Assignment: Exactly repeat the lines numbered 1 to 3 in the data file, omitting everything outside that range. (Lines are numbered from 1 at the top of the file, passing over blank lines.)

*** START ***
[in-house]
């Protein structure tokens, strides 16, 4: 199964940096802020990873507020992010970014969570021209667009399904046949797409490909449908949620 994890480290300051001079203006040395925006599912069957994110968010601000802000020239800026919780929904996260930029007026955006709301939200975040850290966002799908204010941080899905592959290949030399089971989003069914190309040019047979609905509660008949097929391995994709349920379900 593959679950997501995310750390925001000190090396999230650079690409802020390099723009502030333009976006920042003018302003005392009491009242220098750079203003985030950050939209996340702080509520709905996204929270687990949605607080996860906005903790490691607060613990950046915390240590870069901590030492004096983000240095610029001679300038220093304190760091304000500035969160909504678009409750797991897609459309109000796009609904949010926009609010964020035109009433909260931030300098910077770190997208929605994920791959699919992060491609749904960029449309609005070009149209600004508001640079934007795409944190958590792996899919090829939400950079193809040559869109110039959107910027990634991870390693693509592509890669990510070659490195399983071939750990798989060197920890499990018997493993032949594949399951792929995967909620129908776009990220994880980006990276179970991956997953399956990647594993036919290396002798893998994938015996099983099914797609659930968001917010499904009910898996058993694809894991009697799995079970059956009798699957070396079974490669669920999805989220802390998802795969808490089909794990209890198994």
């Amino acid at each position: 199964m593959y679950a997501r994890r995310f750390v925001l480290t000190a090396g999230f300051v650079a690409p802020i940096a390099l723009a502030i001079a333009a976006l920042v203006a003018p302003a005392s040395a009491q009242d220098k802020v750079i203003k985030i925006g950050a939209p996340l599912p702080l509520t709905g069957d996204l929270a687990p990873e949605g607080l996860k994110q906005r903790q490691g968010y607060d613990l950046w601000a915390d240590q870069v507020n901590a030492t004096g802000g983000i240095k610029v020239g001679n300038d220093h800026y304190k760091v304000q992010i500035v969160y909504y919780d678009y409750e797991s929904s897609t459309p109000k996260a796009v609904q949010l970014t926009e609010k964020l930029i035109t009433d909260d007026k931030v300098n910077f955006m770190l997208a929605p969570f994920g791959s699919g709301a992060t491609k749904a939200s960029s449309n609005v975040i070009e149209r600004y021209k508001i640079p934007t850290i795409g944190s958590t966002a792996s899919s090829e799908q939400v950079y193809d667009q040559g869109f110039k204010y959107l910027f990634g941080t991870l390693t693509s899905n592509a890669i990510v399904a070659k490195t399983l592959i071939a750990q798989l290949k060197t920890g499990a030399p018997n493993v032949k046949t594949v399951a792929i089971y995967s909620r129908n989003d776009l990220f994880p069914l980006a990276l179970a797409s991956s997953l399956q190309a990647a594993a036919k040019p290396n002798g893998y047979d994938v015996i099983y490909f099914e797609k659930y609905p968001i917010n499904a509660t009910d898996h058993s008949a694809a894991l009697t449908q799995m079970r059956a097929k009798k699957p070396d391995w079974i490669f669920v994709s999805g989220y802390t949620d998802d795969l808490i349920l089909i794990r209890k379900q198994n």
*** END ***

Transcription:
[in-house]
């Protein structure tokens, strides 16, 4: 199964940096802020990873507020992010970014969570021209667009399904046949797409490909449908949620 994890480290300051001079203006040395925006599912069957994110968010601000802000020239800026919780929904996260930029007026955006709301939200975040850290966002799908204010941080899905592959290949030399089971989003069914190309040019047979609905509660008949097929391995994709349920379900 593959679950997501995310750390925001000190090396999230650079690409802020390099723009502030333009976006920042003018302003005392009491009242220098750079203003985030950050939209996340702080509520709905996204929270687990949605607080996860906005903790490691607060613990950046915390240590870069901590030492004096983000240095610029001679300038220093304190760091304000500035969160909504678009409750797991897609459309109000796009609904949010926009609010964020035109009433909260931030300098910077770190997208929605994920791959699919992060491609749904960029449309609005070009149209600004508001640079934007795409944190958590792996899919090829939400950079193809040559869109110039959107910027990634991870390693693509592509890669990510070659490195399983071939750990798989060197920890499990018997493993032949594949399951792929995967909620129908776009990220994880980006990276179970991956997953399956990647594993036919290396002798893998994938015996099983099914797609659930968001917010499904009910898996058993694809894991009697799995079970059956009798699957070396079974490669669920999805989220802390998802795969808490089909794990209890198994």
């Amino acid at each position: 199964m593959y679950a997501r994890r995310f750390v925001l480290t000190a090396g999230f300051v650079a690409p802020i940096a390099l723009a502030i001079a333009a976006l920042v203006a003018p302003a005392s040395a009491q009242d220098k802020v750079i203003k985030i925006g950050a939209p996340l599912p702080l509520t709905g069957d996204l929270a687990p990873e949605g607080l996860k994110q906005r903790q490691g968010y607060d613990l950046w601000a915390d240590q870069v507020n901590a030492t004096g802000g983000i240095k610029v020239g001679n300038d220093h800026y304190k760091v304000q992010i500035v969160y909504y919780d678009y409750e797991s929904s897609t459309p109000k996260a796009v609904q949010l970014t926009e609010k964020l930029i035109t009433d909260d007026k931030v300098n910077f955006m770190l997208a929605p969570f994920g791959s699919g709301a992060t491609k749904a939200s960029s449309n609005v975040i070009e149209r600004y021209k508001i640079p934007t850290i795409g944190s958590t966002a792996s899919s090829e799908q939400v950079y193809d667009q040559g869109f110039k204010y959107l910027f990634g941080t991870l390693t693509s899905n592509a890669i990510v399904a070659k490195t399983l592959i071939a750990q798989l290949k060197t920890g499990a030399p018997n493993v032949k046949t594949v399951a792929i089971y995967s909620r129908n989003d776009l990220f994880p069914l980006a990276l179970a797409s991956s997953l399956q190309a990647a594993a036919k040019p290396n002798g893998y047979d994938v015996i099983y490909f099914e797609k659930y609905p968001i917010n499904a509660t009910d898996h058993s008949a694809a894991l009697t449908q799995m079970r059956a097929k009798k699957p070396d391995w079974i490669f669920v994709s999805g989220y802390t949620d998802d795969l808490i349920l089909i794990r209890k379900q198994n």